4. The Virgin Suicides: On a more serious note, The Virgin Suicides focuses on the five Lisbon sisters: Cecilia, Lux, Bonnie, Mary and Therese, through the first person plural perspective of the neighborhood boys who try and put together the pieces of the girls' lives up until their shocking suicides. This book is literally poetry for me... Every sentence flows so beautifully with descriptions so vivid it's like you are there with the boys watching Lux on the roof, and slowly becoming obsessed (in a nice way...if that's possible) with the beautiful Lisbon girls. I saw the film, directed by Sofia Coppola, before I had read the book, and the low saturation coloring with soft, angelic lighting perfectly embodied the dream-like, milky atmosphere that is created as one reads this book.                                                                                  

5. Never Let Me Go: I debated putting this book on this list because it doesn't exactly deal with the same subject matter as the last four, but I figured LET'S GO CRAZY and this one is too good not to mention. It's a dystopic novel set at first in a place called Hailsham boarding school, where children are taught no basic life skills, other than some art classes, and are kept in isolation at the school until they are 16-18 years old. The reason for this is the children there were only produced as clones of less important people into this world to be organ donors for normal beings in need. A good chunk of the beginning of the book focuses in on the childhood of the three main characters, Kathy (the narrator), Tommy and Ruth, as they grow up in Hailsham, and then follows them into their lives as Carers and Donors and the ongoing conflicts between the three of them. This time, this book will make you cry REAL LIFE TEARS FOREVER. Kazuo Ishiguro, the author, writes in a style unique to his own and really brings you into the life of Kathy as she struggles the reality of her existence, love, and loss.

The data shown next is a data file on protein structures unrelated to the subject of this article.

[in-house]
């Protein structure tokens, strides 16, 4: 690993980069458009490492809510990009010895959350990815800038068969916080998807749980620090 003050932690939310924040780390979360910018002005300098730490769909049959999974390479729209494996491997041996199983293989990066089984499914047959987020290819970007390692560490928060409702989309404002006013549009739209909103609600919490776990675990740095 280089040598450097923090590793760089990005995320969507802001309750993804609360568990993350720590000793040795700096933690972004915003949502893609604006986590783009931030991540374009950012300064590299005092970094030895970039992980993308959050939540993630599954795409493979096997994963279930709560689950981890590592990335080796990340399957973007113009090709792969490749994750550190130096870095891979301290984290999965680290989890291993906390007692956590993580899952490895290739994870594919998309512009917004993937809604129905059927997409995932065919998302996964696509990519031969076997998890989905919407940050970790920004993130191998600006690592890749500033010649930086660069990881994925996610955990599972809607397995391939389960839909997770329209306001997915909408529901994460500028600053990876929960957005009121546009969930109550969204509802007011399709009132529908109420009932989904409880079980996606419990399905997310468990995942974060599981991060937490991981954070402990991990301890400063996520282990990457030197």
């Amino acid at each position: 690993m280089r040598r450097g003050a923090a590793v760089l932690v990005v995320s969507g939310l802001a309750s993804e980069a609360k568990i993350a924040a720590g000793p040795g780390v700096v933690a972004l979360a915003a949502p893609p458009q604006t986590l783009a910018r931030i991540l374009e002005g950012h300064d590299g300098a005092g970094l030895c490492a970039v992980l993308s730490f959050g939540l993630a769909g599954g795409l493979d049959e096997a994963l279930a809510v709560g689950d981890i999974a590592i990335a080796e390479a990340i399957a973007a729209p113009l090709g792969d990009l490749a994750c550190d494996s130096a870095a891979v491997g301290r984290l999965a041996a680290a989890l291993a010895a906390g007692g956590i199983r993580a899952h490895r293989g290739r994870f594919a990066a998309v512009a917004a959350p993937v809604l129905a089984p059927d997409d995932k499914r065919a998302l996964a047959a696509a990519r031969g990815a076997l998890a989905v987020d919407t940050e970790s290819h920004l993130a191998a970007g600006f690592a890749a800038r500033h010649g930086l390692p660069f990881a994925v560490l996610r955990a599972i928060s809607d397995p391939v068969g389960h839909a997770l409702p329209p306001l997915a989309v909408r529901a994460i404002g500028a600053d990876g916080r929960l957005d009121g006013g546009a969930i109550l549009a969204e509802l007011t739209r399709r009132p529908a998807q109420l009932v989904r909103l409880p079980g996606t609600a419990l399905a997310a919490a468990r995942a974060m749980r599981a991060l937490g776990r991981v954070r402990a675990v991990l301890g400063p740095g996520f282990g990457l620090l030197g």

SoOoOoOoOoOoOoOo there we go. Read them all. At the same time. Great.

Basically all of the books mentioned here...yeah pretty much all of them... have been made into FANTASTIC MOVIES, with the exception of Perks which I haven't seen yet, and Catcher which I don't think should be touched, with FANTASTIC ACTORS. Seriously each one of these that they turned into a movie has become one of my favorites! I will link the trailers to each book to watch as well because I'm such a sweetheart!!
  1. Perks: (OMG HE'S SO BEAUTIFUL)- Logan Lerman, Emma Waston, Ezra Miller, Paul Rudd (!!)
  2. Submarine: (EVERYONE HAS TO SEE THIS)- Craig Roberts, Sally Hawkins
  3. The Virgin Suicides: (LITERALLY JUST GOT CHILLS)- James Woods, Kathleen Turner, Kirsten Dunst, Josh Hartnett
  4. Never Let Me Go: (oh hey guise just crying already nothing to see here except my favorite person in the world Carey Mulligan, and not me crying nope)- Carey Mulligan, Andrew Garfield, Keira Knightley
That took a lot out of me. I'm emotionally exhausted and unstable now. Well, more than I was before.